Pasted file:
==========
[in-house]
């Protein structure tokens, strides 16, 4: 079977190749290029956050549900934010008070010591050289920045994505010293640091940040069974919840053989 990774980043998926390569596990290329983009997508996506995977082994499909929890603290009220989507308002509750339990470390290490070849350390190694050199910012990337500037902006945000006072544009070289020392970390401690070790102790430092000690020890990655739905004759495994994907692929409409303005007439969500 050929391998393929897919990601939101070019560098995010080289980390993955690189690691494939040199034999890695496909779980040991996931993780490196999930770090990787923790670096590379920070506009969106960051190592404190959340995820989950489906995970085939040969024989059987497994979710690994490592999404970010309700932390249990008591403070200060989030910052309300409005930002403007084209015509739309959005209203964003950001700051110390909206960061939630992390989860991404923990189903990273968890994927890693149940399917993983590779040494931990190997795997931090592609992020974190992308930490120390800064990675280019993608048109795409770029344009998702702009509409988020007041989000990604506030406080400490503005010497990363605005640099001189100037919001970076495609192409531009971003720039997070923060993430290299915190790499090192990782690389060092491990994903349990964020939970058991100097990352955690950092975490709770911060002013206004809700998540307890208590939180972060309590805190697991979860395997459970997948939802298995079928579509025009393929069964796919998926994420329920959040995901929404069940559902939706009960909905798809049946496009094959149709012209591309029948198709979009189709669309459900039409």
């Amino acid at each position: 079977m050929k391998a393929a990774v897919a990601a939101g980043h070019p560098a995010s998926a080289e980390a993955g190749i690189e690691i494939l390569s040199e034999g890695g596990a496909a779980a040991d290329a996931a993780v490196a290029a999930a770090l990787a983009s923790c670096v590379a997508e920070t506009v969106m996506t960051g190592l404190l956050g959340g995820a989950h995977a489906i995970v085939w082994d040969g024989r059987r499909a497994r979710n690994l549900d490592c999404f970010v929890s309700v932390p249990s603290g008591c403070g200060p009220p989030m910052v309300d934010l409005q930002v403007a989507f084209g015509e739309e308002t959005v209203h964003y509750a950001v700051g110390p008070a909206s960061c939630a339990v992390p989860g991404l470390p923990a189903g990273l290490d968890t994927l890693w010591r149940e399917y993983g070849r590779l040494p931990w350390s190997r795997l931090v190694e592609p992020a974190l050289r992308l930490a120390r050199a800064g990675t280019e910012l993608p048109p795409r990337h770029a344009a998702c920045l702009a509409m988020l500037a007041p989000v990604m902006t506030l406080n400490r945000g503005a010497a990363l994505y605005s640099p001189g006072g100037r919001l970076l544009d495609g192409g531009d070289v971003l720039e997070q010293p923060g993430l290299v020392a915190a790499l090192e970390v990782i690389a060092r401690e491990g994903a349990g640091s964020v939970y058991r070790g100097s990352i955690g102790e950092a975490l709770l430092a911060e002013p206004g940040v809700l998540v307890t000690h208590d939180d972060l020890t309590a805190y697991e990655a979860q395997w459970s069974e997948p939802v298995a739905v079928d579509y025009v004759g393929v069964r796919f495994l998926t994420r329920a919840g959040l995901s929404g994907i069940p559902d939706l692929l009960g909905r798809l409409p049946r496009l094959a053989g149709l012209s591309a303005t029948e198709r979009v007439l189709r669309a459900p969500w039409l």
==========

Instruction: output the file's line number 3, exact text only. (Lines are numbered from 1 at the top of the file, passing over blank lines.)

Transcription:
């Amino acid at each position: 079977m050929k391998a393929a990774v897919a990601a939101g980043h070019p560098a995010s998926a080289e980390a993955g190749i690189e690691i494939l390569s040199e034999g890695g596990a496909a779980a040991d290329a996931a993780v490196a290029a999930a770090l990787a983009s923790c670096v590379a997508e920070t506009v969106m996506t960051g190592l404190l956050g959340g995820a989950h995977a489906i995970v085939w082994d040969g024989r059987r499909a497994r979710n690994l549900d490592c999404f970010v929890s309700v932390p249990s603290g008591c403070g200060p009220p989030m910052v309300d934010l409005q930002v403007a989507f084209g015509e739309e308002t959005v209203h964003y509750a950001v700051g110390p008070a909206s960061c939630a339990v992390p989860g991404l470390p923990a189903g990273l290490d968890t994927l890693w010591r149940e399917y993983g070849r590779l040494p931990w350390s190997r795997l931090v190694e592609p992020a974190l050289r992308l930490a120390r050199a800064g990675t280019e910012l993608p048109p795409r990337h770029a344009a998702c920045l702009a509409m988020l500037a007041p989000v990604m902006t506030l406080n400490r945000g503005a010497a990363l994505y605005s640099p001189g006072g100037r919001l970076l544009d495609g192409g531009d070289v971003l720039e997070q010293p923060g993430l290299v020392a915190a790499l090192e970390v990782i690389a060092r401690e491990g994903a349990g640091s964020v939970y058991r070790g100097s990352i955690g102790e950092a975490l709770l430092a911060e002013p206004g940040v809700l998540v307890t000690h208590d939180d972060l020890t309590a805190y697991e990655a979860q395997w459970s069974e997948p939802v298995a739905v079928d579509y025009v004759g393929v069964r796919f495994l998926t994420r329920a919840g959040l995901s929404g994907i069940p559902d939706l692929l009960g909905r798809l409409p049946r496009l094959a053989g149709l012209s591309a303005t029948e198709r979009v007439l189709r669309a459900p969500w039409l």